Colorado laws have not kept up with the growing addiction and temptation of using personal electronic devices. While government officials and the police agree that using these devices and driving are dangerous and cause motor vehicle accidents, the laws remain weak.
Colorado law prohibits texting and driving except in an emergency. But this behavior cannot be prosecuted unless they witness drivers using these devices engaging in dangerous driving. Violations can lead to a $50.00 traffic ticket or imprisonment if a crash leads to death or injury.
Any driver under 18 can use a cell phone while driving, except in an emergency. No Colorado law, unlike 22 other states, currently requires hands-free devices such as Bluetooth.
In 2017 there were over 34,000 fatal crashes across the country that claimed 37,000 lives. The National Highway Traffic Safety Administration found that distracted driving accounted for nine percent of these accidents and using a cellphone accounted for only 434 crashes. However, the Insurance Institute for Highway Safety said that there is no reliable data for accidents caused by distracted drivers.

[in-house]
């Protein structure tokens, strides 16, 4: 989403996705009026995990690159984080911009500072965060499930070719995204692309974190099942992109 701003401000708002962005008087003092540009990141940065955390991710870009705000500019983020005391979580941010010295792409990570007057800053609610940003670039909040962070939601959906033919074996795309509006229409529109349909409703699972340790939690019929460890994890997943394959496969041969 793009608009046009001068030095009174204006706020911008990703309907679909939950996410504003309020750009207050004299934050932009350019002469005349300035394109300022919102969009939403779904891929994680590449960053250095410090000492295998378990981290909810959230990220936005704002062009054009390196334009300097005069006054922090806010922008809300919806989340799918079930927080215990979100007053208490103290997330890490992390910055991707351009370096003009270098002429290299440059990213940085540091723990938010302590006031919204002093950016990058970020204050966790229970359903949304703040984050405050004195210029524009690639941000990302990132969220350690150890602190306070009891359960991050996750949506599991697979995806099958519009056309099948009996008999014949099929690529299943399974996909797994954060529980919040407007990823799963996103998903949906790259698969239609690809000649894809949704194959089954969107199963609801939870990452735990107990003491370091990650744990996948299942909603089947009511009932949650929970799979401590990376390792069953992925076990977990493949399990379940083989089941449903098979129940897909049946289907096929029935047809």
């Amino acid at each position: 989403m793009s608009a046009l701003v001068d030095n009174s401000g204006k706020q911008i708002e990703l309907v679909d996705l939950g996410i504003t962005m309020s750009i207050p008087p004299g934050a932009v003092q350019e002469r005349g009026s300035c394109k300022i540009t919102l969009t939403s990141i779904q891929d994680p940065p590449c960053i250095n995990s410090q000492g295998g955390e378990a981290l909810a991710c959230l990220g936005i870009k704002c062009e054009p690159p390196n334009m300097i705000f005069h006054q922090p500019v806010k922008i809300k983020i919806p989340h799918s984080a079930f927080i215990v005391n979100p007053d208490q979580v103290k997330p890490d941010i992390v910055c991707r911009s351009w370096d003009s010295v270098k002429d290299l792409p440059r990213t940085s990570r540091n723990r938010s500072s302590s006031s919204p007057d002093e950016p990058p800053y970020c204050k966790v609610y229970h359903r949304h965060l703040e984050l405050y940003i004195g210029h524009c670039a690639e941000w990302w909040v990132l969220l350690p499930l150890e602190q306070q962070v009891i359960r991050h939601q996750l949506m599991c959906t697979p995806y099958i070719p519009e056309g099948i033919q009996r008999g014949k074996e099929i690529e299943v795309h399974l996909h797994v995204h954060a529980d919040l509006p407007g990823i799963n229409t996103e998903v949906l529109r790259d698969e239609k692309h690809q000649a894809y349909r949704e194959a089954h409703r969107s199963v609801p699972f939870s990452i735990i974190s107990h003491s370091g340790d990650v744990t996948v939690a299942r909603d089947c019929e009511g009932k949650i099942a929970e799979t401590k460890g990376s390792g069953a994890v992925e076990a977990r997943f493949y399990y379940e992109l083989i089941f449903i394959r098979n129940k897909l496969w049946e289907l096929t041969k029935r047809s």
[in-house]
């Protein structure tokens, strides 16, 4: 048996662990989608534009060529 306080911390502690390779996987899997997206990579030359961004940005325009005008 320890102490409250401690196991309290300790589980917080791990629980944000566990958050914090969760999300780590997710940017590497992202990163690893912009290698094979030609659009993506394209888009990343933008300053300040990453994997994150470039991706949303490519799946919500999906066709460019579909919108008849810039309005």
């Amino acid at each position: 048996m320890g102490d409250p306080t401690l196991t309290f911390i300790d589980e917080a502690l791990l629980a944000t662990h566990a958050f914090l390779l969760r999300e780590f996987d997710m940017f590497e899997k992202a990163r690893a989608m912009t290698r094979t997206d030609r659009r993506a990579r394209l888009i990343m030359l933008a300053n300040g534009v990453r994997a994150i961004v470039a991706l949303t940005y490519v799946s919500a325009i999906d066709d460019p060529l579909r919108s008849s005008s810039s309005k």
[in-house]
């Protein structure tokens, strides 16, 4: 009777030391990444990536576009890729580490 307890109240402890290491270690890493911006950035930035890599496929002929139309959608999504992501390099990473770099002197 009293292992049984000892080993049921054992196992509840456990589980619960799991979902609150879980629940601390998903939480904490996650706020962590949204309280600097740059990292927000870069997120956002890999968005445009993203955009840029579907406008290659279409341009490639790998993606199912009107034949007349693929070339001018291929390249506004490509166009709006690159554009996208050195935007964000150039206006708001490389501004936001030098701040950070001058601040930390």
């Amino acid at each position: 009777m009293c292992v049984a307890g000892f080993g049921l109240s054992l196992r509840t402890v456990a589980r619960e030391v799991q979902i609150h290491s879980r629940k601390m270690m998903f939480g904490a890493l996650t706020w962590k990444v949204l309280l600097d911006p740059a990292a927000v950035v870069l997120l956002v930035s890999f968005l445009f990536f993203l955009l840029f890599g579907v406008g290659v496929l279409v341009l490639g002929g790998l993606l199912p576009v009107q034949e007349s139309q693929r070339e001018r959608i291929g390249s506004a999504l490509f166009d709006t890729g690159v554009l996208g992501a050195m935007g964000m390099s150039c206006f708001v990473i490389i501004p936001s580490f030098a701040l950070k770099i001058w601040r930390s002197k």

An informal study of five Denver intersections between 4:00 and 5:00, the time that accidents are most common, underscore this problem. Distracted driving instances ranged from 37 to 118 among these locations. Using phones or other similar devices was the most common distraction which also included reaching for an object and adjusting a vaping pen.
But Denver police cited distracted driving laws only five times in 2019 and 39 times in 2018, usually in conjunction with other offenses such as drunk driving or where a death or injury was involved. Last year, however, there were 71 traffic fatalities and 500 crash injuries in Denver.
Stricter laws may be hard to enforce. But these may discourage using electronic devices in the car.
A victim of these crashes may be entitled to compensation. An attorney may be able to gather evidence to pursue this right in court.